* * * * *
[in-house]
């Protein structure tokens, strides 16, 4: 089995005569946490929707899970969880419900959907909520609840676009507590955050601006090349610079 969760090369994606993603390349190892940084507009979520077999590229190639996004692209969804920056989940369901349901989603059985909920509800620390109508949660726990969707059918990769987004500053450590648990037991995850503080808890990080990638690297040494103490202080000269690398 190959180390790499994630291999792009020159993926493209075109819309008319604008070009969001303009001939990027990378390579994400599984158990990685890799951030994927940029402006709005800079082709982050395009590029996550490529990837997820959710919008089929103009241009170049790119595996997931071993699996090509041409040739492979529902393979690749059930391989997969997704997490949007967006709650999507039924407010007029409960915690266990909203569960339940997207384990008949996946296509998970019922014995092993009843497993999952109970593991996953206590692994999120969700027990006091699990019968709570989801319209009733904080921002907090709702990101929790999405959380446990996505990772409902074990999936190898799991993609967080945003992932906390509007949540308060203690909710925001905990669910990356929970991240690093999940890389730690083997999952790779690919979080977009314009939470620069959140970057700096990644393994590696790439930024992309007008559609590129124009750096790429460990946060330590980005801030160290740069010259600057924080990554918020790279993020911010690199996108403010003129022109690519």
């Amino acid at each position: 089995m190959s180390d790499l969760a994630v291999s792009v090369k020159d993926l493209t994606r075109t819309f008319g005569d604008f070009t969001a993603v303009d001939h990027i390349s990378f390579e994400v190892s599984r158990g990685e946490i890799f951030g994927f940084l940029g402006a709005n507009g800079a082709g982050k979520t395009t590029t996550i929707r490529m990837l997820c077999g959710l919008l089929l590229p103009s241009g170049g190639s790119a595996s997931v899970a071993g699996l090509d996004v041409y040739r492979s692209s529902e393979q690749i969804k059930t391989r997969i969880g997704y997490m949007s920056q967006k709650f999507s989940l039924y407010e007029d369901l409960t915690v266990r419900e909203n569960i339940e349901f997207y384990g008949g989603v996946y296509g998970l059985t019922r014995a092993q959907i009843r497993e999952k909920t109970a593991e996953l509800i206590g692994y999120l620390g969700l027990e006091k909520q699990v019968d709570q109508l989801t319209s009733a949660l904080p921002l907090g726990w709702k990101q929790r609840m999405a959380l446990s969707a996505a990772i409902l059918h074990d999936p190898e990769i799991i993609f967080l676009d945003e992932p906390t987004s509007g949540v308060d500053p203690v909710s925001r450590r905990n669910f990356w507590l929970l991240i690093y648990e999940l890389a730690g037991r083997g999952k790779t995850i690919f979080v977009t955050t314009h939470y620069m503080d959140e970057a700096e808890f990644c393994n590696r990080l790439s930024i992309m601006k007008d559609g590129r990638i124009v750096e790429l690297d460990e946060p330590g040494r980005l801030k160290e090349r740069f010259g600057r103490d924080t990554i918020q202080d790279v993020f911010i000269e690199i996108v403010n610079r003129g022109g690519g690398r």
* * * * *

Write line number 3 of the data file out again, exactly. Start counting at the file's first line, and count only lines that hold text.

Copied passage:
């Amino acid at each position: 089995m190959s180390d790499l969760a994630v291999s792009v090369k020159d993926l493209t994606r075109t819309f008319g005569d604008f070009t969001a993603v303009d001939h990027i390349s990378f390579e994400v190892s599984r158990g990685e946490i890799f951030g994927f940084l940029g402006a709005n507009g800079a082709g982050k979520t395009t590029t996550i929707r490529m990837l997820c077999g959710l919008l089929l590229p103009s241009g170049g190639s790119a595996s997931v899970a071993g699996l090509d996004v041409y040739r492979s692209s529902e393979q690749i969804k059930t391989r997969i969880g997704y997490m949007s920056q967006k709650f999507s989940l039924y407010e007029d369901l409960t915690v266990r419900e909203n569960i339940e349901f997207y384990g008949g989603v996946y296509g998970l059985t019922r014995a092993q959907i009843r497993e999952k909920t109970a593991e996953l509800i206590g692994y999120l620390g969700l027990e006091k909520q699990v019968d709570q109508l989801t319209s009733a949660l904080p921002l907090g726990w709702k990101q929790r609840m999405a959380l446990s969707a996505a990772i409902l059918h074990d999936p190898e990769i799991i993609f967080l676009d945003e992932p906390t987004s509007g949540v308060d500053p203690v909710s925001r450590r905990n669910f990356w507590l929970l991240i690093y648990e999940l890389a730690g037991r083997g999952k790779t995850i690919f979080v977009t955050t314009h939470y620069m503080d959140e970057a700096e808890f990644c393994n590696r990080l790439s930024i992309m601006k007008d559609g590129r990638i124009v750096e790429l690297d460990e946060p330590g040494r980005l801030k160290e090349r740069f010259g600057r103490d924080t990554i918020q202080d790279v993020f911010i000269e690199i996108v403010n610079r003129g022109g690519g690398r």